Friday, 27 April 2012

Women's Top 5 Health Concerns

Imagine living without illness to slow you down. While there are no lifetime guarantees, enough scientific research has been done to make long, healthy living a possibility.
To help women boost health, these are the five medical conditions that are of great concern to them: heart disease, breast cancer, osteoporosis, depression, and autoimmune diseases.
We looked at the risk factors for each disease and asked the experts what women could do to prevent such ailments and encourages women to take charge of their health. women need to work in partnership with their doctors by finding out their family medical history, educating themselves on health issues, and paying attention to their bodies.
You know what makes you feel good, you know when you don't feel well. Understanding your body is key..
Heart Disease
Heart disease is the leading killer of both men and women. In women, the condition is responsible for about 29% of deaths, reports the CDC.
Yet death in itself isn't the biggest problem for women with heart disease. The real trouble is in premature death and disability. There are far too many women dying of heart disease in their 60s, when no one expects to die because that's too young in this country. There are (also) women, who, for many years, are really ill with heart disease -- being out of breath, not being able to walk up one flight of stairs … because heart disease impairs their ability to get around."
Although more men die of heart disease than women, females tend to be under diagnosed, often to the point that it's too late to help them once the condition is discovered.
The symptoms for women are typical for women, and they are often missed by doctors and the patient themselves. We often think of symptoms … like chest pain. Some people may have that, but others may just have a little bit of jaw pain, shoulder ache, nausea, vomiting, or shortness of breath."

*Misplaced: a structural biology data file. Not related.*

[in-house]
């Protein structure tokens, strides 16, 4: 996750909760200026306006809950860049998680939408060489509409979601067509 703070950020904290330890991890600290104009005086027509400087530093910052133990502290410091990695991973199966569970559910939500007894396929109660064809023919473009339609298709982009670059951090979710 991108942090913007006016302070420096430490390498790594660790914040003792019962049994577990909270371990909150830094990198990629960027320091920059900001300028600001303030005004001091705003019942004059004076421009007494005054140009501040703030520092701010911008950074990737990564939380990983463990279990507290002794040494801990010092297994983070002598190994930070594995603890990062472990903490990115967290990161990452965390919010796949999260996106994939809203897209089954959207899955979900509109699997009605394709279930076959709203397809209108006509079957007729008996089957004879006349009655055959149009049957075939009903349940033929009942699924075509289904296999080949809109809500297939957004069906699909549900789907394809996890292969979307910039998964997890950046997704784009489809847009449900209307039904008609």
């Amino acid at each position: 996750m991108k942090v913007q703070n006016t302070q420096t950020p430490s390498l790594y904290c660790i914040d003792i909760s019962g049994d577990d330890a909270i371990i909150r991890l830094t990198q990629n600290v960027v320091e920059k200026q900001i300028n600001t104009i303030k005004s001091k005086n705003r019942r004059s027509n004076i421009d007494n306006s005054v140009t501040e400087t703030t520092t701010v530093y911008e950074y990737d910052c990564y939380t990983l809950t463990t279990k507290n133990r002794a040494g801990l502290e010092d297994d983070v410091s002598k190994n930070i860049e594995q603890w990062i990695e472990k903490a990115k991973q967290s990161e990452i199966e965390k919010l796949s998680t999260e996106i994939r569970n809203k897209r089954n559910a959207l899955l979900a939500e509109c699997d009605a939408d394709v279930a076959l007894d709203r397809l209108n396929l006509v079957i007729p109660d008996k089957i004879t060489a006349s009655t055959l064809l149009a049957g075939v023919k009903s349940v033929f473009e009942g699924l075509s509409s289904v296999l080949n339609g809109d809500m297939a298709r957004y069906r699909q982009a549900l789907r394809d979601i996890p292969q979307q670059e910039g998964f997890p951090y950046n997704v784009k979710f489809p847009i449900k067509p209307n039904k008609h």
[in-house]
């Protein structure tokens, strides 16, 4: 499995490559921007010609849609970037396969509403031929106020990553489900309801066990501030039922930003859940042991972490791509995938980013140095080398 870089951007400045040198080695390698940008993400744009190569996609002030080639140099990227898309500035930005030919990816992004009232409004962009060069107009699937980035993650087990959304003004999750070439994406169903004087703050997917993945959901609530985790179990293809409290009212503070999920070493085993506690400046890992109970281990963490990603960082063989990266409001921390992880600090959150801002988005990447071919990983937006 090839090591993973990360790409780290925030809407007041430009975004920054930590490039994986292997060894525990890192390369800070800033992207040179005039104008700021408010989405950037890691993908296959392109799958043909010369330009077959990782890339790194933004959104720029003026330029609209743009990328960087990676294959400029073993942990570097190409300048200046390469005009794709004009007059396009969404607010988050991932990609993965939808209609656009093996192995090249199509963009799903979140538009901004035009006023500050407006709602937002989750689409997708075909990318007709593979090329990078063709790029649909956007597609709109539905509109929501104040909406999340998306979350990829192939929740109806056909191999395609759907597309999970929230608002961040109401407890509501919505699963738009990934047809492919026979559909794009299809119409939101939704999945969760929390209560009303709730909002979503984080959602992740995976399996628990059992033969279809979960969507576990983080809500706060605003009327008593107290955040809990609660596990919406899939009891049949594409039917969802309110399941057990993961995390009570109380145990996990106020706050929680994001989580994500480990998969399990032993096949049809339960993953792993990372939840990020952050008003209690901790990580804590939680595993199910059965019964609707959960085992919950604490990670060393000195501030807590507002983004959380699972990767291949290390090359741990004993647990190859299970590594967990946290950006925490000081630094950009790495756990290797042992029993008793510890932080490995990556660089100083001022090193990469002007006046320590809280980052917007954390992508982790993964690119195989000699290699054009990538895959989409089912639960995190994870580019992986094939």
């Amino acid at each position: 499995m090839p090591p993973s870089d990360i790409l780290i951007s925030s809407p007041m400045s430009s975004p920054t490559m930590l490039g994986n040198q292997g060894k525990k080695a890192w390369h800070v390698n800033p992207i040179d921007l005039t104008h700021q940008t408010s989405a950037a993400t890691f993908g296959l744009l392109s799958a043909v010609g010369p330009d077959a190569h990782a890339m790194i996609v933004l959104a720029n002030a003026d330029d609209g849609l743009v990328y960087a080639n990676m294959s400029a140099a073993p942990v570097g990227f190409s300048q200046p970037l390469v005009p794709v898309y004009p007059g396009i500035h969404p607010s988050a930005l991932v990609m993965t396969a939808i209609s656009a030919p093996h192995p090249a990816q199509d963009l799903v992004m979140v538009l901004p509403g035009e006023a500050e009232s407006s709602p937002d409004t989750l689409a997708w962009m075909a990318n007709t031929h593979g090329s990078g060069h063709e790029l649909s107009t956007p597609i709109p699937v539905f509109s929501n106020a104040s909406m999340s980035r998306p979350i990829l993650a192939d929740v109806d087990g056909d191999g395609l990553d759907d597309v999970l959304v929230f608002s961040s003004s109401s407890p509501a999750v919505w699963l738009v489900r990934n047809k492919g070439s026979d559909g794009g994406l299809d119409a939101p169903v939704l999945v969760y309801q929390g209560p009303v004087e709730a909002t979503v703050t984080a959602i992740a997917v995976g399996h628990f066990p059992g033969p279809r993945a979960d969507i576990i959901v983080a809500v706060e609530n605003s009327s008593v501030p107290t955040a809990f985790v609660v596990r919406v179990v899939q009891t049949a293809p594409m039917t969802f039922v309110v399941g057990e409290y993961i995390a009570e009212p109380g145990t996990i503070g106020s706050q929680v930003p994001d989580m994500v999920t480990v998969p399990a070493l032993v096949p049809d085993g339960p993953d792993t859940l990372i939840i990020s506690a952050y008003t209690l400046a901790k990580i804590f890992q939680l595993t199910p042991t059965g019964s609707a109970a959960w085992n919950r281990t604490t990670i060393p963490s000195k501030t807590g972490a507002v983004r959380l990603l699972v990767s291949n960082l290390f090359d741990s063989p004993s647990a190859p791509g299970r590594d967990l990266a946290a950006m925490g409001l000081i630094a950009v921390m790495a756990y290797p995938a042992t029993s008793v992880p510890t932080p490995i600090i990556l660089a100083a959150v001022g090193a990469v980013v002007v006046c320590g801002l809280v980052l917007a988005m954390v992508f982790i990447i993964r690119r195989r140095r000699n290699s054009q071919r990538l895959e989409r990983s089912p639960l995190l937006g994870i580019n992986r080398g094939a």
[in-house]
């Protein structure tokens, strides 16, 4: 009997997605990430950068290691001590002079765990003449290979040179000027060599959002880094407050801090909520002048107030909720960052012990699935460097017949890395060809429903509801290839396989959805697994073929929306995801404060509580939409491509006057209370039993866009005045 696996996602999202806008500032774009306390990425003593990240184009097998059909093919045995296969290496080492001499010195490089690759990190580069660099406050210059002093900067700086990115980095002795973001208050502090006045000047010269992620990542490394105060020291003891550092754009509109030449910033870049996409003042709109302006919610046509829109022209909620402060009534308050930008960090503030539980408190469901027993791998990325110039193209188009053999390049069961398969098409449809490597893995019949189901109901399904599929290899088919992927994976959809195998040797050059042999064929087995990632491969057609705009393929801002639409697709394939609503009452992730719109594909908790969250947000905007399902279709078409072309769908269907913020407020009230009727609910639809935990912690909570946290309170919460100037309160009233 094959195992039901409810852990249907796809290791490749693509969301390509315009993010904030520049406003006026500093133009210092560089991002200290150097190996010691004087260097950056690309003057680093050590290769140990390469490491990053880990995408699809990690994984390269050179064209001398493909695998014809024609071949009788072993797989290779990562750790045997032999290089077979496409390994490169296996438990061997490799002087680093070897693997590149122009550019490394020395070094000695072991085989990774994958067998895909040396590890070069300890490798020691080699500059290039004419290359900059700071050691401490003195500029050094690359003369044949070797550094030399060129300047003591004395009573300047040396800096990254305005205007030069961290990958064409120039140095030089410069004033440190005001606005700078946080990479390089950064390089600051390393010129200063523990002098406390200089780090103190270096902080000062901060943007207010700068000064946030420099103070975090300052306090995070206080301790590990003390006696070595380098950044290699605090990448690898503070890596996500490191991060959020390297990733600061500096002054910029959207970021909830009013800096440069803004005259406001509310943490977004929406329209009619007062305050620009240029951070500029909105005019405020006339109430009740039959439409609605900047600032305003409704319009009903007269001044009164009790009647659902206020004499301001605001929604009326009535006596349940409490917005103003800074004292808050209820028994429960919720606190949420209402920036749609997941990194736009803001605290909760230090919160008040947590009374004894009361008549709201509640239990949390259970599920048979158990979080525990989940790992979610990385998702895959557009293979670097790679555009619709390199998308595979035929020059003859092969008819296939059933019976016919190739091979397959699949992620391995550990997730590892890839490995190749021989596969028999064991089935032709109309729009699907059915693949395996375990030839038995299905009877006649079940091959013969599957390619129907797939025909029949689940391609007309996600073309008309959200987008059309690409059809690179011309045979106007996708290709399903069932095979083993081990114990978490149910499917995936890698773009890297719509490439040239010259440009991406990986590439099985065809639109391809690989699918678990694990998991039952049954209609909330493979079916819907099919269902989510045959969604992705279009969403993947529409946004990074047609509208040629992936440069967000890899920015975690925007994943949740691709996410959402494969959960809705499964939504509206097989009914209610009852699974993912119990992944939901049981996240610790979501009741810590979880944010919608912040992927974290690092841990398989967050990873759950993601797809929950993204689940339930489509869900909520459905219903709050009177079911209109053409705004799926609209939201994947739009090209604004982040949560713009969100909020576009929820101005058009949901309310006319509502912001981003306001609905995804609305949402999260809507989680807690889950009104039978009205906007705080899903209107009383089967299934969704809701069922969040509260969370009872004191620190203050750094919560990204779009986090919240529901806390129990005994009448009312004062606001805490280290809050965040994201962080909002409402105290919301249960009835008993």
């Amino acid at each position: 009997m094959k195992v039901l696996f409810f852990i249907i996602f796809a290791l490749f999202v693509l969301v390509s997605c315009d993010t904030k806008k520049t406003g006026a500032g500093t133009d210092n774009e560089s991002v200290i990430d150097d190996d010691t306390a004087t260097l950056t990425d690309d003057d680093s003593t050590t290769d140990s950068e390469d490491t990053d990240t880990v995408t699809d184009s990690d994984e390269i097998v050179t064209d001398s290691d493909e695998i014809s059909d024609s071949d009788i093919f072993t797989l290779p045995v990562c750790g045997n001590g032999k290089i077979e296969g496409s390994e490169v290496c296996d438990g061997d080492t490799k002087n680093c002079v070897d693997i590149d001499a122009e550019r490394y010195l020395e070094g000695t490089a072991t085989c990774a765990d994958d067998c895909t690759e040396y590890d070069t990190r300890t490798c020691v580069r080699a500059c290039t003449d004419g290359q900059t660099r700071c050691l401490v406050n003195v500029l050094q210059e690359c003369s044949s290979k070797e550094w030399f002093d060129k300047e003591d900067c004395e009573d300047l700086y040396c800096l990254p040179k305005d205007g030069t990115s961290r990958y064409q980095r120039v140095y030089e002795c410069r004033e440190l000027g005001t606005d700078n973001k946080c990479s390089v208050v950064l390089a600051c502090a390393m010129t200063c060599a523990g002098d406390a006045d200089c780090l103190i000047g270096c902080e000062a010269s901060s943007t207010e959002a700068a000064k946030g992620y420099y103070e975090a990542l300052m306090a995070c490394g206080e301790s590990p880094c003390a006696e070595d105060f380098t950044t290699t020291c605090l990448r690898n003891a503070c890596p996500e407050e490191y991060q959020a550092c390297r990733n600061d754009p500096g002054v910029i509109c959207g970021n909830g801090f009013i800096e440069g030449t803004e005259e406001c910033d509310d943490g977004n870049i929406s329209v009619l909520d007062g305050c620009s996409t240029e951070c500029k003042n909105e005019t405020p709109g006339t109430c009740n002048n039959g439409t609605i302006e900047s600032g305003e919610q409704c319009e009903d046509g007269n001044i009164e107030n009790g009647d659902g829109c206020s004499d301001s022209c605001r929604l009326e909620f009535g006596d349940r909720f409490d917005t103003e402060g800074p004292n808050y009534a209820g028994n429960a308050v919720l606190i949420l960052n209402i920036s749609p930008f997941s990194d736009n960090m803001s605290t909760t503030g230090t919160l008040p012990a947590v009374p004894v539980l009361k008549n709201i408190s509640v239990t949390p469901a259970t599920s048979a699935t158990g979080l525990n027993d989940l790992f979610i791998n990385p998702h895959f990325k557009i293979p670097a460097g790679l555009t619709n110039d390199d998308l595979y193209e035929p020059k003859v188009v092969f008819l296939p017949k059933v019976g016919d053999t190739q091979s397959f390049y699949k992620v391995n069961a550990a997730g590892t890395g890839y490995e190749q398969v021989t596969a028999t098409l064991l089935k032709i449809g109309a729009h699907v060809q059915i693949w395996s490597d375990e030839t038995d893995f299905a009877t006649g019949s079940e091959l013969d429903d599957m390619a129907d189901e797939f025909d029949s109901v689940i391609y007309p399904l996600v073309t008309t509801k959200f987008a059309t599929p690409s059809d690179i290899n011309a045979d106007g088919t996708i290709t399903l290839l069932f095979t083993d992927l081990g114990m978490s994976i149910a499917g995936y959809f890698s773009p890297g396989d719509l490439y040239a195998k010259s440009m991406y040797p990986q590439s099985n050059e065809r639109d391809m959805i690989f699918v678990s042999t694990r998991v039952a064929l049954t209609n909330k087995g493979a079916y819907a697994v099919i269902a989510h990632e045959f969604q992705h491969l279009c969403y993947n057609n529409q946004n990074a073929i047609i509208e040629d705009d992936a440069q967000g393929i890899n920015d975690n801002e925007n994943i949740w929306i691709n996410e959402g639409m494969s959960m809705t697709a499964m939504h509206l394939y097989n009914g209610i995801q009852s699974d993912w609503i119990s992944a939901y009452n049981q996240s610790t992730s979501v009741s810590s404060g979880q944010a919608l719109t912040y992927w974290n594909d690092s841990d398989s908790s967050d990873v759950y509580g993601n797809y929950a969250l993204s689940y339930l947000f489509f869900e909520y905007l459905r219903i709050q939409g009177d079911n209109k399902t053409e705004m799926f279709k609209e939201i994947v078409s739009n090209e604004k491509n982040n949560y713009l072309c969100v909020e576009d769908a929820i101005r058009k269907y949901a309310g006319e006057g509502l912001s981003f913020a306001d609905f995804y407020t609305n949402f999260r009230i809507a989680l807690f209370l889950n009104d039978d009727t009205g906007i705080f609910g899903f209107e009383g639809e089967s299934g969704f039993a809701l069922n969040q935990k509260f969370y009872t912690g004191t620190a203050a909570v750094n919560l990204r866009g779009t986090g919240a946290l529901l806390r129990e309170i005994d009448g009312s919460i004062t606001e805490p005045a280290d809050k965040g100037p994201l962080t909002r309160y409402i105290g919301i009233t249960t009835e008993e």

·        The risk factors for heart disease as:

·        Increasing age

·        Male sex (men typically develop heart disease at a younger age)

·        Heredity (including race). People with family history of the disease have greater risk. So do African-Americans, Mexican-Americans, Native Americans, Native Hawaiians, and some Asian-Americans.

·        Smoking

·        High blood cholesterol

·        High blood pressure

·        Physical inactivity

·        Obesity and overweight

·        Diabetes

The burden of heart disease in women is very great. The earlier folks adapt healthier behaviors, the lower their overall risk for heart disease or stroke outcomes."
Burke says people can reduce their risk of heart disease by modifying lifestyle to include a well-balanced diet and exercise

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